It is still intimidating, though. But, hey, I’ll do the best I can and see where we end up.

Try anything new yourself lately?

Trying Out a New Challenge

It looks like writing around life is winning the nonfiction topic poll, so if you want one of the other ones more, now’s the time to vote! I’ll probably start that up next week.

So, it’s April! Yay, April!

April is one of the Camp Nanowrimo months, so like most camp months I have signed up with a random goal (in this case, 15,000 words). I appreciate that Camp lets you pick whatever word count you want, but unlike Nano itself, it doesn’t have a lot of momentum behind it so success is random. Looking back at my camp history, I’ve “won” 3 out of 9 attempts. (I also reached my word count goal an additional time but apparently didn’t verify for a win, and didn’t write anything another.)

For a random statistic, 10,000 words seems to be my most common goal, and also the one I hit the most. One year I picked 50K and only wrote 2K, and another I wrote 18K but had a goal of 30K.

There’s really no excuse. Unlike some challenges, Camp lets you update/change your goal up until the last five days or something.

This April, aside from Camp (the 15,000 word count goal is for working on the sequel to City of Hope and Ruin, finishing up the rewrite of Book One, and writing a short story), I also signed up for a challenge called 30 Days of Writing run by Shut Up & Write.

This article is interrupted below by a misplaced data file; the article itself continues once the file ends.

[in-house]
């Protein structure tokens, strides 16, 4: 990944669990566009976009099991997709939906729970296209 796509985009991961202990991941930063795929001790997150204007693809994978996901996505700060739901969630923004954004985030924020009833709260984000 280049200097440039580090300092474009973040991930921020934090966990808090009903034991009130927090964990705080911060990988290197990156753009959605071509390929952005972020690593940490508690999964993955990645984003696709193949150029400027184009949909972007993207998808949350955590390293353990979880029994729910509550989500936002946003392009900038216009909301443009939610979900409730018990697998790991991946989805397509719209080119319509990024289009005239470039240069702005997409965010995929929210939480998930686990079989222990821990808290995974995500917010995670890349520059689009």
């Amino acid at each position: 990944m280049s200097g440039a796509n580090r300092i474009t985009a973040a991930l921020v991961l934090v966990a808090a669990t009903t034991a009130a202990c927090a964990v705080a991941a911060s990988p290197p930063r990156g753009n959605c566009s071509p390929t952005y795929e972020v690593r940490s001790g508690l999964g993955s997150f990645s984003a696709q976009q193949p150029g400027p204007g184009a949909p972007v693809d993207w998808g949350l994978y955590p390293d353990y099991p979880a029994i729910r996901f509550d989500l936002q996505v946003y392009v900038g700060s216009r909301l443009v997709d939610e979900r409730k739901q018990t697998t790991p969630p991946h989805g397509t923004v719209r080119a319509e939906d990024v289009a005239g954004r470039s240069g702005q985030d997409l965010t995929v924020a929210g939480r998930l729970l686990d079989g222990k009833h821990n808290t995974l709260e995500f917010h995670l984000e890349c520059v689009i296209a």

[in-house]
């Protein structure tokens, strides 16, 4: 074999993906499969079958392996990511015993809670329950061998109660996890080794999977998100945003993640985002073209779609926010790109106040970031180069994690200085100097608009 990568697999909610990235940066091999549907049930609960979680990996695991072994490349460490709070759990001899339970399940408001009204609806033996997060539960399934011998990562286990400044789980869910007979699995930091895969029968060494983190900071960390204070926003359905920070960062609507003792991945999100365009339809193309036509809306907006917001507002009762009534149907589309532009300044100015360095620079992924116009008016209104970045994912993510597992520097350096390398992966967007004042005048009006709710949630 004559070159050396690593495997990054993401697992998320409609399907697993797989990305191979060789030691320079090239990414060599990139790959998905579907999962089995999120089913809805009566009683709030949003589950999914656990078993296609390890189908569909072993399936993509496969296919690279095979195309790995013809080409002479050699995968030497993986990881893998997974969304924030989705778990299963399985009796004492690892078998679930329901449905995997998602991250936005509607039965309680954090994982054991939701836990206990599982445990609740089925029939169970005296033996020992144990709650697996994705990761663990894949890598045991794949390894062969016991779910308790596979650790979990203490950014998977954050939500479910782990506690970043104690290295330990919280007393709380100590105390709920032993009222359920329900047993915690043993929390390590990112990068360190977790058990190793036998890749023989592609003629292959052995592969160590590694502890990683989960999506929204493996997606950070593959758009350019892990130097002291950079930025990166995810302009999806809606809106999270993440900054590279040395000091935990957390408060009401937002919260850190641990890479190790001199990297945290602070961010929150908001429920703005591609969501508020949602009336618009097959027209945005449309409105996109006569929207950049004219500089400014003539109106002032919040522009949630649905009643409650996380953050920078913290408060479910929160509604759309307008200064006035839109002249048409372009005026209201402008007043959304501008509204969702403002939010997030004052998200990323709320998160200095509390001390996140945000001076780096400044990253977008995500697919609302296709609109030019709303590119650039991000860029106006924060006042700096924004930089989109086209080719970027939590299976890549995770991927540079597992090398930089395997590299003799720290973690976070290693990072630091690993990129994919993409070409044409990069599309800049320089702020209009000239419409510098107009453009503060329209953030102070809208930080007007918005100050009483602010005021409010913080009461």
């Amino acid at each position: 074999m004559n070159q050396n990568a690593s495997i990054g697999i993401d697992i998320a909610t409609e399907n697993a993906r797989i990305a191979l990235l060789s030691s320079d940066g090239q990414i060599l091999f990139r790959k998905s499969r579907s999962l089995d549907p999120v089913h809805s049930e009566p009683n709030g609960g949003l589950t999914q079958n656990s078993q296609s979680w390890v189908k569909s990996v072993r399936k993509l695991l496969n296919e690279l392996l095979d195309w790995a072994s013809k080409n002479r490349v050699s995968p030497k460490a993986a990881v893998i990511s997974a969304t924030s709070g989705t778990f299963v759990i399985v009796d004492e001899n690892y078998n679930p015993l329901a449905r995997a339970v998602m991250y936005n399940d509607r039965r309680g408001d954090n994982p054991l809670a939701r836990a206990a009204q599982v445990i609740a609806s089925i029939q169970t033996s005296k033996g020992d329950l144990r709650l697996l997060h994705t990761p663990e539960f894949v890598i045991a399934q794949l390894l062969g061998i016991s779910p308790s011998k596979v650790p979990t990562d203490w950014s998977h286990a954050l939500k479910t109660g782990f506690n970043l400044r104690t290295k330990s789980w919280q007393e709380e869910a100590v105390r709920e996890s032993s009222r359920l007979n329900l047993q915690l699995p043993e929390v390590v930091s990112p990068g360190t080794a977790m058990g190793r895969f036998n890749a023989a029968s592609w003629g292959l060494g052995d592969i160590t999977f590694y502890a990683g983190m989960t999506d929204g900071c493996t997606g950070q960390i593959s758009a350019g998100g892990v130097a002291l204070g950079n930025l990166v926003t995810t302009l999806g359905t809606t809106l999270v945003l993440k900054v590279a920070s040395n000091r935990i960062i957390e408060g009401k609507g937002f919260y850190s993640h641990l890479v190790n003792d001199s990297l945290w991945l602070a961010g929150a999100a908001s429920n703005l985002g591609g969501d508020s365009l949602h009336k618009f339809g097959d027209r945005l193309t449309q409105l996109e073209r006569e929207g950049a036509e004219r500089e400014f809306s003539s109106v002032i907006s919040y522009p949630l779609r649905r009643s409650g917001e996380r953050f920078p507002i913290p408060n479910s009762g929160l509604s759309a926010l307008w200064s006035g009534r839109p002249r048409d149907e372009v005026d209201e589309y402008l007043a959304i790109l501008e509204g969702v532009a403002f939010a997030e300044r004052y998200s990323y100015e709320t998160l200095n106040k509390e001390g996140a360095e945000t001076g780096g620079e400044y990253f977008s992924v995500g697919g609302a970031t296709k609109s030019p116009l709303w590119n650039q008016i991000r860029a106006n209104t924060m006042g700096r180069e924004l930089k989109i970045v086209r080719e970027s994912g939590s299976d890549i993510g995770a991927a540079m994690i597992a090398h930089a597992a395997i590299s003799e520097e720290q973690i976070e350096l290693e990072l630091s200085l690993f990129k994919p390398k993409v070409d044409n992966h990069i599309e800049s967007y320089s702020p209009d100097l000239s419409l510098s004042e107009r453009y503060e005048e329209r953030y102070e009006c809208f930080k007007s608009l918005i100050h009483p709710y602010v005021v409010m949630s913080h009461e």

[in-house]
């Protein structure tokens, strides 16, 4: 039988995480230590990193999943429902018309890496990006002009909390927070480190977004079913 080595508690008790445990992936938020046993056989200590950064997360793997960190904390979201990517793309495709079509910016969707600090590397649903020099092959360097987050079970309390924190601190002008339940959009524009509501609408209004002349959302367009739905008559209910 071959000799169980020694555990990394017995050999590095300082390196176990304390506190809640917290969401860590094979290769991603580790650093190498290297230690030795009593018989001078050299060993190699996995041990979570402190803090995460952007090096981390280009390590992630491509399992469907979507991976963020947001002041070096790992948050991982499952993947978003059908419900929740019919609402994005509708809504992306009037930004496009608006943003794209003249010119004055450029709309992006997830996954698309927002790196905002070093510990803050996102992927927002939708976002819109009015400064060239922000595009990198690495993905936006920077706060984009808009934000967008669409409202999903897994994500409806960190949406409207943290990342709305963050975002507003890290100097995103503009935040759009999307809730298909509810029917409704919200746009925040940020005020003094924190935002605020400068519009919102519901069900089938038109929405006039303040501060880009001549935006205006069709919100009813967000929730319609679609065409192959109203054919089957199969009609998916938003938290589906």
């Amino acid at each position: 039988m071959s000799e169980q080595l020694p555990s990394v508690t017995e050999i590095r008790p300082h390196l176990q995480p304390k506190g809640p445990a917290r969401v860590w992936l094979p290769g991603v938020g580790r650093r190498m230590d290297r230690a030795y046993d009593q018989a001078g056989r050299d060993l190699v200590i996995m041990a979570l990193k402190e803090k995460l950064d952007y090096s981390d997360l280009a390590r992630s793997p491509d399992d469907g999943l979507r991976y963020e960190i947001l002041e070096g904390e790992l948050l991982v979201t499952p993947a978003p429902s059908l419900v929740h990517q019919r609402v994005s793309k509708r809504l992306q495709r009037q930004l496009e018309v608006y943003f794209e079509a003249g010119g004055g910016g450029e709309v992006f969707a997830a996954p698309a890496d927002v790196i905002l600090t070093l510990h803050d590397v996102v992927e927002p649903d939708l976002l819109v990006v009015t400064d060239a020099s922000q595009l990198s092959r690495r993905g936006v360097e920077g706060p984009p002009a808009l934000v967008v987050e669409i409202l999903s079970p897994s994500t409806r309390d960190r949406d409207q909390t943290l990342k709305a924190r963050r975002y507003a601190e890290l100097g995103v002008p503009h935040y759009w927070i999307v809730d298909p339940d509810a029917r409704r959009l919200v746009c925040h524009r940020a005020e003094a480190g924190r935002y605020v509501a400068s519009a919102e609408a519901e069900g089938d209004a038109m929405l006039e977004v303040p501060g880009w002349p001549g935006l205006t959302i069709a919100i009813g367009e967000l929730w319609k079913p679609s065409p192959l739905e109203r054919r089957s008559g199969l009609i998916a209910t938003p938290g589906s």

Thus far, I’m not terribly impressed by the challenge. I get daily emails with writing prompts, but if you guys have been around for a while, you know I hate random writing prompts. I believe writing prompts have a place and a purpose, but if I’m trying to work on my fantasy novel, giving me a prompt to write a journal entry from an animal’s point of view is next to worthless.

I’ve got to wonder if they’re useful to anybody? I suppose, if you’re starting out, that any writing might be good practice. But it does seem like a pretty small percentage of people who could be participating in the challenge.

(There’s also the argument that forcing yourself to write every day may not be the best thing for everybody.)

Doing anything new and fun this April, squiders? Participating in Camp or this 30 Days of Writing thing? Thoughts on either?

ROW80 Round 3 Goals

Howdy, squiders. How’s your Thursday? If American, excited for your extra Friday off? If not American, uh, you can mock us for losing to Belgium? Though that’s just mean, you should be ashamed.

Anyway, as hinted at on Tuesday, I’m working on an edit. It’s a young adult paranormal novel, and it’s been a really long time since I’ve touched it, and that shows. I’m having a hard time getting into the right mindset, and everything’s just moving really slow. Hopefully as I get a little further into things, it’ll start to flow better, but for now, everything’s painful.